Adding to the financial crisis is the burden of some 2.7 million illegal residents, according to an April 2009 report from the authoritative Pew Hispanic Center, accounting for about 7% of the state's population. These estimates were not accounted for in the governor’s plan which hits three critical areas: prisons, education, and healthcare. In fiscal year 2009-10, California expects to spend about $834 million to incarcerate 19,000 illegal immigrants in the state's prisons. In Los Angeles County, illegal immigrants add between $370 million and $550 million annually to criminal justice costs, including prosecution, defense, probation and jails, according to Supervisor Mike Antonovich. (Watanabe) California has no official count of how many students are in the country illegally because school districts do not ask. But the state legislative analyst estimated, based on data from the Pew Hispanic Center, of the state's 6.3 million public school students that 300,000 are illegals.
At a yearly cost of $7,626 each, the total comes to nearly 2.3 billion dollars. The expected cost for healthcare in fiscal 2009-10 is $703 million for as many as 780,000 illegal immigrants with $486 million going to emergency services. However, according to the Los Angeles Times article low-income illegals are also eligible for some nonemergency health services, such as prenatal and postpartum care, abortions, breast and cervical cancer treatment and certain types of long-term care, for example in nursing homes. Most of the nonemergency care for illegal immigrants was authorized by the Legislature in the 1980s. Including other financial burdens are the cost of other parts of local government, from police and fire protection to highway maintenance and libraries. California taxpayers have not forgotten the battle over Proposition 187 in 1994. Activists strongly opposing illegal immigration launched a campaign for an initiative to cut off welfare payments to the U.S.-born children of illegal immigrants, who are eligible for welfare benefits because they are U.S. citizens.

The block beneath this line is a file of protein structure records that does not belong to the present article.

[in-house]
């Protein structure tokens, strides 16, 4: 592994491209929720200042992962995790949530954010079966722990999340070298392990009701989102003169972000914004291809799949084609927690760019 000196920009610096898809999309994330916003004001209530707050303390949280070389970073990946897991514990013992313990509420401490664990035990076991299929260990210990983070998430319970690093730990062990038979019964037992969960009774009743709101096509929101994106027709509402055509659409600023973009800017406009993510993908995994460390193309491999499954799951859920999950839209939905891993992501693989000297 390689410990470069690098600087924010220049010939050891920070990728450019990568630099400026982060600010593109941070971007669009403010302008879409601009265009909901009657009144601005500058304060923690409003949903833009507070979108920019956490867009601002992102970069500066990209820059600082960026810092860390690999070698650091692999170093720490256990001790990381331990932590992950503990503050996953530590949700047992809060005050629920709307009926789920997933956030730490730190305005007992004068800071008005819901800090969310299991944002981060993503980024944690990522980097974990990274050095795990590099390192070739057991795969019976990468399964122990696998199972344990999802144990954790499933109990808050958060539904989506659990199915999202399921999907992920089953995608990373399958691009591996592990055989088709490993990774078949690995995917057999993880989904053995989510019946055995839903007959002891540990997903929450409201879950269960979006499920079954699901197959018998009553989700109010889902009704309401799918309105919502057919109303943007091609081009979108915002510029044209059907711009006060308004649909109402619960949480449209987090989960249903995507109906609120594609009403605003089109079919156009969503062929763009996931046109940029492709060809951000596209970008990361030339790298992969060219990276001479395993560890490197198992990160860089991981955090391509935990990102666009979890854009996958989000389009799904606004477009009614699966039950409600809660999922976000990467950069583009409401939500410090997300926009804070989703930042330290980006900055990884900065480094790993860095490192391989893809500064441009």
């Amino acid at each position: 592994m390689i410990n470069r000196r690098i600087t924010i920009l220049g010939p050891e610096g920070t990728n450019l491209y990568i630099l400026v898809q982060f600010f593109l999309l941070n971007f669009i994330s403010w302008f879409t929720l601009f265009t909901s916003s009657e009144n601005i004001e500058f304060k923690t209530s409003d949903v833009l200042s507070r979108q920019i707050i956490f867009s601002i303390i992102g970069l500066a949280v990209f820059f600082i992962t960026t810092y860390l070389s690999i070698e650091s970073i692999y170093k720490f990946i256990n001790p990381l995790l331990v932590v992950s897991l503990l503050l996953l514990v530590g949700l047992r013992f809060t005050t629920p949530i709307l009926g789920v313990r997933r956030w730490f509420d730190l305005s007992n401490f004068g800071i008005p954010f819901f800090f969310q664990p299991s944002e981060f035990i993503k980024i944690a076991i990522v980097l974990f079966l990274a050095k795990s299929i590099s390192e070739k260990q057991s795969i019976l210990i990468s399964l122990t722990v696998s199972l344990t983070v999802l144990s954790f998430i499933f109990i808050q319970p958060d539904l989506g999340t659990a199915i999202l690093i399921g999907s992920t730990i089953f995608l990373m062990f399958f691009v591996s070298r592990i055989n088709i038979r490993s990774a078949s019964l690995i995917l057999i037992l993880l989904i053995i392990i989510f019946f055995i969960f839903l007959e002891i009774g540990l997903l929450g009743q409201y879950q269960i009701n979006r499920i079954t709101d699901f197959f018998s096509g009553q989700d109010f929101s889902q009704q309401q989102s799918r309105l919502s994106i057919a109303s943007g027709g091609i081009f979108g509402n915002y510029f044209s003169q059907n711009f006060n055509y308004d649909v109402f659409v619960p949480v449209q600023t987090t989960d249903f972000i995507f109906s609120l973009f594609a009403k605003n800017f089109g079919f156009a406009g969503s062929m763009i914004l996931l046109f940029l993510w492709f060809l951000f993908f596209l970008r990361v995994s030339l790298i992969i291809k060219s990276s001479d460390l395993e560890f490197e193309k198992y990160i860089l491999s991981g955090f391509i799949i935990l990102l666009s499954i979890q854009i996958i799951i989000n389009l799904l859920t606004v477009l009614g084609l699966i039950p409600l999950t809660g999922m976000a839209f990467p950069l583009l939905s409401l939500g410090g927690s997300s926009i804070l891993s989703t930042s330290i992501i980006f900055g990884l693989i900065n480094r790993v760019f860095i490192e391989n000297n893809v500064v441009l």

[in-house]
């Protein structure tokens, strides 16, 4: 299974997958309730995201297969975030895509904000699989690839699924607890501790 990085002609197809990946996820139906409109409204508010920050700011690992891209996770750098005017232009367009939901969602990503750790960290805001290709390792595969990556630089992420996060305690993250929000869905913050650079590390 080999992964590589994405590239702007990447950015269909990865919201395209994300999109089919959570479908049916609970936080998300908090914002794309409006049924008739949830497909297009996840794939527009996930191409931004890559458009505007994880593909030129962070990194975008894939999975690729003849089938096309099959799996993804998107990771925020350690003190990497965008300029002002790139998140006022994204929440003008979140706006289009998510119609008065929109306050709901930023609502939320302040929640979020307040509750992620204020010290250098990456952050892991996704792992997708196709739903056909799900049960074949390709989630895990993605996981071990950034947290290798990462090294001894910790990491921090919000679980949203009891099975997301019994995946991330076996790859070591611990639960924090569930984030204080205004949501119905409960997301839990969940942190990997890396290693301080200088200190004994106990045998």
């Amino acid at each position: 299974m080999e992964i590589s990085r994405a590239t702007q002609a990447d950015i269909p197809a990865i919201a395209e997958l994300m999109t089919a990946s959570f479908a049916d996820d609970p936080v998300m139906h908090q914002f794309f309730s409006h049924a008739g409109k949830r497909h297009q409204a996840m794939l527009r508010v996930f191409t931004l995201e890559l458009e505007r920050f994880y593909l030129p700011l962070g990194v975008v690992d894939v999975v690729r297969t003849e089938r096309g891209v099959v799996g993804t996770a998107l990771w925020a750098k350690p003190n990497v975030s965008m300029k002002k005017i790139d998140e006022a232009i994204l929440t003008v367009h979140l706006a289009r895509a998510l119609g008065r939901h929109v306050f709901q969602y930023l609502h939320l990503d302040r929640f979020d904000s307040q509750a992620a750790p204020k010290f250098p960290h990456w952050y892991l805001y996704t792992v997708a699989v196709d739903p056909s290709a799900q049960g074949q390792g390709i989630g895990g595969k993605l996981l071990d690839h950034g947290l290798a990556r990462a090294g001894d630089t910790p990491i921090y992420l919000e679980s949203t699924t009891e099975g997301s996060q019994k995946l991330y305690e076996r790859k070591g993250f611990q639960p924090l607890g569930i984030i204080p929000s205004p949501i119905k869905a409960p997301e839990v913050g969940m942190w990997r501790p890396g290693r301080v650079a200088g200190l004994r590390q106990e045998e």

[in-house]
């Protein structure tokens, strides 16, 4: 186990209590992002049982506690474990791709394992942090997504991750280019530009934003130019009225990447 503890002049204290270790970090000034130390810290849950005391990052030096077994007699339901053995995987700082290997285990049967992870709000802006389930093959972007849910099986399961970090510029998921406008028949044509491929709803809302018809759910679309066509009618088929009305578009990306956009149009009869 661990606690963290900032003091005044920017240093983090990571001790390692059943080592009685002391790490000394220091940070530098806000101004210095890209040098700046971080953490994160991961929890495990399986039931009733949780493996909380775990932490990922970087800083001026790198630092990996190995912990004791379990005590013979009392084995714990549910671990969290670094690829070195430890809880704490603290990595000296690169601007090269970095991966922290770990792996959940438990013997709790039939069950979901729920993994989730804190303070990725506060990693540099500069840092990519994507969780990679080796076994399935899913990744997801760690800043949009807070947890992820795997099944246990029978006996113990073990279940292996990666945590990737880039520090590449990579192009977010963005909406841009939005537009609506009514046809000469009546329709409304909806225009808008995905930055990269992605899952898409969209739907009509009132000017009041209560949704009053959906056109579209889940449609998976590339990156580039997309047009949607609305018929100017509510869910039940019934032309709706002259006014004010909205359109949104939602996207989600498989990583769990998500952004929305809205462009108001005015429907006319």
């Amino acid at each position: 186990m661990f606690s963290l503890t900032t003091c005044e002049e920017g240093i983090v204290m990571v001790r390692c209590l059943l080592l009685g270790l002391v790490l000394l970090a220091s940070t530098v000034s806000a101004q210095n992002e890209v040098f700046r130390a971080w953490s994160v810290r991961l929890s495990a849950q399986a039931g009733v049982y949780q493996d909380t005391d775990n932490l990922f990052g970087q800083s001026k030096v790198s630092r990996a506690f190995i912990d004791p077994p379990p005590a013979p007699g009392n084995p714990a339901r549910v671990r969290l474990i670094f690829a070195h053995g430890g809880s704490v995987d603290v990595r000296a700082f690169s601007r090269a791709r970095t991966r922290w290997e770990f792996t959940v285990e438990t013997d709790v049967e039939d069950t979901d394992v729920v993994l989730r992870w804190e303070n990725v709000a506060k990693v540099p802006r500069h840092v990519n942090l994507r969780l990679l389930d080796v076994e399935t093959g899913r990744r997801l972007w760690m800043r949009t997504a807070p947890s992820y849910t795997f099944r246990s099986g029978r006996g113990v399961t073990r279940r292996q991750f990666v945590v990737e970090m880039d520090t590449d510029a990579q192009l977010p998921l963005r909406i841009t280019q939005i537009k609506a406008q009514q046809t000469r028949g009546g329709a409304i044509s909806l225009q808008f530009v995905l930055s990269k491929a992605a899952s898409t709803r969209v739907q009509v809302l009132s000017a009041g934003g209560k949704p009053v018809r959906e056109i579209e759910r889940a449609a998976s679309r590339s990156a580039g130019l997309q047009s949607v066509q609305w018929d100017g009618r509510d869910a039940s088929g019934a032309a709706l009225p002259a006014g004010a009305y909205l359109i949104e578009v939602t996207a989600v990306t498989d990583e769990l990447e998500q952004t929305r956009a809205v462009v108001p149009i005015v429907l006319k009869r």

State welfare officials also concluded cutting off payments to illegal immigrants for their U.S.-born children could save about $640 million annually. (Watanabe) On the other hand, illegals pay some taxes on what they buy, such as gasoline and property taxes if they own homes. Companies employing illegals also withhold Social Security and income taxes based on, of course, invalid Social Security numbers. This is money that goes mostly to the federal government, not to the state. The Social Security Administration estimates that in 2007, illegal residents nationwide contributed a net of $12 billion to the system. Even though most researchers agree that the short-term costs to state and local government are bigger than the revenues.
Gov. Arnold Schwarzenegger said it is wrong to blame illegal immigrants for the state's fiscal problems. However, he has proposed to limit welfare and nonemergency healthcare for illegal immigrants and their families. The state legislatures have rejected his plans. One of the governor's other proposals would place a five-year limit on state welfare payments to the U.S.-citizen children of illegals. Such a proposal would affect around 100,000 U.S.-born children in 48,000 households who receive an average of $472 a month. This step could save $77 million annually according to the governor's office. Whatever lies ahead, California and the rest of the country, as the state is not an island, have some rough roads to travel to find our way back. Works Cited Governor, Office of the. Fact sheet. Jan 2010. 27 Jan 2010 . Hernandez, Vittorio. AHN. 22 Jan 2008. July 2009 . Watanabe, Anna Gorman and Teresa. Los angleles Times. 10 July 2009. 27 Jan 2010 .